Ted Mooney,
Teds signature
Ted Mooney, P.E.
Pine Beach, New Jersey

January 17, 2008

Q. Method:

Sulphuric acid was added into a beaker.
The solvent was heated with a Bunsen burner, on top of a gauze and a tripod.
As it was being heated, small scoops of copper oxide were added to the solvent and it was stirred by a stirring rod to make the process quicker.
When the solution was blue and with no excess solute, some more copper oxide was added. This step was repeated until excess copper oxide were sighted at the bottom of the beaker. This made sure that the solution is saturated.
After that, the saturated solution was poured through a funnel, which had a filter paper inside, and into an evaporating basin. The excess copper oxide solute was stuck in the filter paper. The liquid coming out were water and copper sulphate.
The solution, placed in the evaporating basin, was heated with a Bunsen burner, on top of a gauze and a tripod to crystallize it.
The solution was heated until little blue crystals started to form. The process was stopped at the point because if you heat too much, the crystals would become harmed and turn white.
Finally, the evaporating basin was placed under the sun to crystallize.

My Results:

Step 3: When the hydrochloric acid reacted with the small scoops of copper oxide, the solution became black.

Step 7: Little blue glassy translucent copper sulphate crystals were seen at the top edge of the solution around the bowl.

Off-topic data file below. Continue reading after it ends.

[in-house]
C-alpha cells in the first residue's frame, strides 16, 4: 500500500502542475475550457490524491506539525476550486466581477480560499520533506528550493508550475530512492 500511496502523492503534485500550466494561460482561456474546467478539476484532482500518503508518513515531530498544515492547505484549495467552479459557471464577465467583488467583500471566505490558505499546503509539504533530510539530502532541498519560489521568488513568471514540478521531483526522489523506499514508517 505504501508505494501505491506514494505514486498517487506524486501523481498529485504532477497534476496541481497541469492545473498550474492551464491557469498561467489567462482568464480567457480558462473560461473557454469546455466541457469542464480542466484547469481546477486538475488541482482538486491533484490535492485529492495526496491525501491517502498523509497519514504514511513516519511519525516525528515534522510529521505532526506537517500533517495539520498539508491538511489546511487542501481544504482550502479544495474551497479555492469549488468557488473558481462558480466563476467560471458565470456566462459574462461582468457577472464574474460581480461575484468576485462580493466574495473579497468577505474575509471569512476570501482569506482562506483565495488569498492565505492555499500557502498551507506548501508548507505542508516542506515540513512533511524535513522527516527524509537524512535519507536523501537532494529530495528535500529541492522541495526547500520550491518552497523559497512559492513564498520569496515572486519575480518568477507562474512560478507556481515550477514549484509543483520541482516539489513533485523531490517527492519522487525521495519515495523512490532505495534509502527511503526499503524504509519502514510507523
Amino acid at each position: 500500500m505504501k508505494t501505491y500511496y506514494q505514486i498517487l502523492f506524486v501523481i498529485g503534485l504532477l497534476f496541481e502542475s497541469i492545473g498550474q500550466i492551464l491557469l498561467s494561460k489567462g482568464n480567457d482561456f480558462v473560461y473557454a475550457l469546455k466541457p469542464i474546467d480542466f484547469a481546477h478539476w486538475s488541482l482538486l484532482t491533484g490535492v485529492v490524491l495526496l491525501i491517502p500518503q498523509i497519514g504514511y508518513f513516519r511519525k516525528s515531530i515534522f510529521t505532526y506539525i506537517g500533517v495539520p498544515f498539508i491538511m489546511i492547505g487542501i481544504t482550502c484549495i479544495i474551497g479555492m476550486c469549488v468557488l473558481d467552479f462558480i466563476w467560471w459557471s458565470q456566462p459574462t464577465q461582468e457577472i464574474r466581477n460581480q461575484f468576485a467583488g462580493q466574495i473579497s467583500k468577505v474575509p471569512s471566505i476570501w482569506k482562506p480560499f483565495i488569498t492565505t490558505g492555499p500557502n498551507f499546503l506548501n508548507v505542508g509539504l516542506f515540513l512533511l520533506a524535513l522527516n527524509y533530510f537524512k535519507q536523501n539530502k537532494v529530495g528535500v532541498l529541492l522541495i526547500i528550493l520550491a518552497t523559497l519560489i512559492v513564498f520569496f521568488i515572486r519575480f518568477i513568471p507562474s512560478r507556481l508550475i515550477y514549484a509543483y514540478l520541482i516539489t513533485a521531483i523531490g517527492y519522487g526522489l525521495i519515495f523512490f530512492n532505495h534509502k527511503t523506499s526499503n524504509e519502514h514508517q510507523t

After a few days, a couple of little icy blue, glassy, translucent copper sulphate crystals were sighted at the sides of the basin and at the bottom.

Wen Por Lee
- Bangkok, Thailand

September 27, 2008

A. umm, Wen Por Lee I think you are mistaken on what you saw. its impossible for hydrochloric acid to produce a sulphate salt. maybe you were thinking of copper chloride (a slightly different color). the reaction is H2SO4 + CuO = CuSO4 + H20
sulphuric acid + copper oxide = copper sulphate + water

Jeffery Morrison
- Panama city Florida USA

March 7, 2009

A. While adding the Copper Oxide to the Solution of Sulphuric Acid, pH is also a very key point in predicting that whether reaction is complete or not.
Before starting the addition of Copper Oxide the pH of solution of Sulfuric Acid will be 1 or close to it. When while adding the copper oxide when the pH will reach 4 it will be the end point of the reaction and addition of Copper Oxide at that point will have to be terminated.

Faisal Bhatti
Research and Development - Lahore Punjab Pakistan

sidebar March 17, 2010

!! You guys do know that when you touch these that you can get skin cancer or other skin diseases!

Meg Hewitt
- Wellington, New Zealand

March 2010